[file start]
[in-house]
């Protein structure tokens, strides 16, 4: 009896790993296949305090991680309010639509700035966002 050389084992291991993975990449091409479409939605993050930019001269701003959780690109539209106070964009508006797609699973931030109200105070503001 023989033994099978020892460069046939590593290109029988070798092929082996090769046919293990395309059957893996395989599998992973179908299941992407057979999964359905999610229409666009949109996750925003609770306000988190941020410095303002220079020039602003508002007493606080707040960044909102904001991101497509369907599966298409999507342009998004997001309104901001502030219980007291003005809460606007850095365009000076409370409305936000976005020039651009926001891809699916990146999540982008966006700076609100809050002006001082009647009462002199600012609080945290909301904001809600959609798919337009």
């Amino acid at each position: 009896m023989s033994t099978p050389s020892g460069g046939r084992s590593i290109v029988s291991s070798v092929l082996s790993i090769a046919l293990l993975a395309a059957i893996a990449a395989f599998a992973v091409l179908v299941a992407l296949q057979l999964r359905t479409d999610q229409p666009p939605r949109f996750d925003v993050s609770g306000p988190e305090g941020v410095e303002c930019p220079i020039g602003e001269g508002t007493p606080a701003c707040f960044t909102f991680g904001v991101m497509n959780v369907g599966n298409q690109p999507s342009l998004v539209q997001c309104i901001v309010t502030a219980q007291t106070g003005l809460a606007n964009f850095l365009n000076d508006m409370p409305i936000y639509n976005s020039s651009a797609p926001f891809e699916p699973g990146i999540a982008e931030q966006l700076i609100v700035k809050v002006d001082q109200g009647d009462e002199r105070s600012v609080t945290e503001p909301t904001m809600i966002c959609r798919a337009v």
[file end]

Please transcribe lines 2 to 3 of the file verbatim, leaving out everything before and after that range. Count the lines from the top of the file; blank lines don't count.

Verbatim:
């Protein structure tokens, strides 16, 4: 009896790993296949305090991680309010639509700035966002 050389084992291991993975990449091409479409939605993050930019001269701003959780690109539209106070964009508006797609699973931030109200105070503001 023989033994099978020892460069046939590593290109029988070798092929082996090769046919293990395309059957893996395989599998992973179908299941992407057979999964359905999610229409666009949109996750925003609770306000988190941020410095303002220079020039602003508002007493606080707040960044909102904001991101497509369907599966298409999507342009998004997001309104901001502030219980007291003005809460606007850095365009000076409370409305936000976005020039651009926001891809699916990146999540982008966006700076609100809050002006001082009647009462002199600012609080945290909301904001809600959609798919337009």
């Amino acid at each position: 009896m023989s033994t099978p050389s020892g460069g046939r084992s590593i290109v029988s291991s070798v092929l082996s790993i090769a046919l293990l993975a395309a059957i893996a990449a395989f599998a992973v091409l179908v299941a992407l296949q057979l999964r359905t479409d999610q229409p666009p939605r949109f996750d925003v993050s609770g306000p988190e305090g941020v410095e303002c930019p220079i020039g602003e001269g508002t007493p606080a701003c707040f960044t909102f991680g904001v991101m497509n959780v369907g599966n298409q690109p999507s342009l998004v539209q997001c309104i901001v309010t502030a219980q007291t106070g003005l809460a606007n964009f850095l365009n000076d508006m409370p409305i936000y639509n976005s020039s651009a797609p926001f891809e699916p699973g990146i999540a982008e931030q966006l700076i609100v700035k809050v002006d001082q109200g009647d009462e002199r105070s600012v609080t945290e503001p909301t904001m809600i966002c959609r798919a337009v």